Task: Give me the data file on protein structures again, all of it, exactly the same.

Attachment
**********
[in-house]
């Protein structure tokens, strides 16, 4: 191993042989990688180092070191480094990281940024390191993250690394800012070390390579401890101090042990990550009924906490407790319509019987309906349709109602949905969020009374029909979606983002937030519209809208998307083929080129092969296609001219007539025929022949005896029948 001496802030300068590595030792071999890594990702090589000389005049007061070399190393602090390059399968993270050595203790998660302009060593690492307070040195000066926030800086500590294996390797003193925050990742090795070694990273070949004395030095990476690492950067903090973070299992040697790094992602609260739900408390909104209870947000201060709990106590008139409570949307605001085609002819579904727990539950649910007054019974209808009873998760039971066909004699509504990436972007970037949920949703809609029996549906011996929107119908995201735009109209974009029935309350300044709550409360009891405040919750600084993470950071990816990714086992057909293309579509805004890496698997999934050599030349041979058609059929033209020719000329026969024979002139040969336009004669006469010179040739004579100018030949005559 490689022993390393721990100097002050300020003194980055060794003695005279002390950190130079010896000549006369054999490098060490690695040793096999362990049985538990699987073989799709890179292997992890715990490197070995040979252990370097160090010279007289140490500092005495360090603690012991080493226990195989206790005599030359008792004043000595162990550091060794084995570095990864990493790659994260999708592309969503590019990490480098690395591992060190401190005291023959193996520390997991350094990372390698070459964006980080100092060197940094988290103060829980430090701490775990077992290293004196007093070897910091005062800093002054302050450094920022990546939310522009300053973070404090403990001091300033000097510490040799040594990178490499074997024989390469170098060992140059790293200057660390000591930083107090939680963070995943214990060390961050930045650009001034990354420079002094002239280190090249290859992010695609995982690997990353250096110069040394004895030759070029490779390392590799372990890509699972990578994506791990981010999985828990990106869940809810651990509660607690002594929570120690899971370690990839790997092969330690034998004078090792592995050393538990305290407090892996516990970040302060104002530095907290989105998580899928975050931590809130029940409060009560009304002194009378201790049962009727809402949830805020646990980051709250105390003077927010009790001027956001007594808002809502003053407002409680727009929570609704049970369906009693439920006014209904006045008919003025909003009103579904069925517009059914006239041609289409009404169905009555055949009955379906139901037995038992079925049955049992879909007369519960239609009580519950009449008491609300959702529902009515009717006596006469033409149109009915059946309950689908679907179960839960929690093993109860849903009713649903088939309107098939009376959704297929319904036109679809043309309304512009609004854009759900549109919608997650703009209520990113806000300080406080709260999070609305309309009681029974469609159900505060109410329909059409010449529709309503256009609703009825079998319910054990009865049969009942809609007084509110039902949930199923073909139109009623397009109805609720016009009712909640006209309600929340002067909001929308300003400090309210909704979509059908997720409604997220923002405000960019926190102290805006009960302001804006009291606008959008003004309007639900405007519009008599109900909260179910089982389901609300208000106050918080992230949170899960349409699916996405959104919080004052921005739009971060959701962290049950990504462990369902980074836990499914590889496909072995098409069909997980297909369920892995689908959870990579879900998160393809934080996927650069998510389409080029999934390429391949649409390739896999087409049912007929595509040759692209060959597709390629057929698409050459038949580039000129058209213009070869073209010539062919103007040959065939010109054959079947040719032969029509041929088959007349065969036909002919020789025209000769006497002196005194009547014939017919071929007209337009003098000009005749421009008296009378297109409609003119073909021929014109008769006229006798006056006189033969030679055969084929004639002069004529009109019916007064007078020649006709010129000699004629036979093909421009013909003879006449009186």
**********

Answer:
[in-house]
């Protein structure tokens, strides 16, 4: 191993042989990688180092070191480094990281940024390191993250690394800012070390390579401890101090042990990550009924906490407790319509019987309906349709109602949905969020009374029909979606983002937030519209809208998307083929080129092969296609001219007539025929022949005896029948 001496802030300068590595030792071999890594990702090589000389005049007061070399190393602090390059399968993270050595203790998660302009060593690492307070040195000066926030800086500590294996390797003193925050990742090795070694990273070949004395030095990476690492950067903090973070299992040697790094992602609260739900408390909104209870947000201060709990106590008139409570949307605001085609002819579904727990539950649910007054019974209808009873998760039971066909004699509504990436972007970037949920949703809609029996549906011996929107119908995201735009109209974009029935309350300044709550409360009891405040919750600084993470950071990816990714086992057909293309579509805004890496698997999934050599030349041979058609059929033209020719000329026969024979002139040969336009004669006469010179040739004579100018030949005559 490689022993390393721990100097002050300020003194980055060794003695005279002390950190130079010896000549006369054999490098060490690695040793096999362990049985538990699987073989799709890179292997992890715990490197070995040979252990370097160090010279007289140490500092005495360090603690012991080493226990195989206790005599030359008792004043000595162990550091060794084995570095990864990493790659994260999708592309969503590019990490480098690395591992060190401190005291023959193996520390997991350094990372390698070459964006980080100092060197940094988290103060829980430090701490775990077992290293004196007093070897910091005062800093002054302050450094920022990546939310522009300053973070404090403990001091300033000097510490040799040594990178490499074997024989390469170098060992140059790293200057660390000591930083107090939680963070995943214990060390961050930045650009001034990354420079002094002239280190090249290859992010695609995982690997990353250096110069040394004895030759070029490779390392590799372990890509699972990578994506791990981010999985828990990106869940809810651990509660607690002594929570120690899971370690990839790997092969330690034998004078090792592995050393538990305290407090892996516990970040302060104002530095907290989105998580899928975050931590809130029940409060009560009304002194009378201790049962009727809402949830805020646990980051709250105390003077927010009790001027956001007594808002809502003053407002409680727009929570609704049970369906009693439920006014209904006045008919003025909003009103579904069925517009059914006239041609289409009404169905009555055949009955379906139901037995038992079925049955049992879909007369519960239609009580519950009449008491609300959702529902009515009717006596006469033409149109009915059946309950689908679907179960839960929690093993109860849903009713649903088939309107098939009376959704297929319904036109679809043309309304512009609004854009759900549109919608997650703009209520990113806000300080406080709260999070609305309309009681029974469609159900505060109410329909059409010449529709309503256009609703009825079998319910054990009865049969009942809609007084509110039902949930199923073909139109009623397009109805609720016009009712909640006209309600929340002067909001929308300003400090309210909704979509059908997720409604997220923002405000960019926190102290805006009960302001804006009291606008959008003004309007639900405007519009008599109900909260179910089982389901609300208000106050918080992230949170899960349409699916996405959104919080004052921005739009971060959701962290049950990504462990369902980074836990499914590889496909072995098409069909997980297909369920892995689908959870990579879900998160393809934080996927650069998510389409080029999934390429391949649409390739896999087409049912007929595509040759692209060959597709390629057929698409050459038949580039000129058209213009070869073209010539062919103007040959065939010109054959079947040719032969029509041929088959007349065969036909002919020789025209000769006497002196005194009547014939017919071929007209337009003098000009005749421009008296009378297109409609003119073909021929014109008769006229006798006056006189033969030679055969084929004639002069004529009109019916007064007078020649006709010129000699004629036979093909421009013909003879006449009186």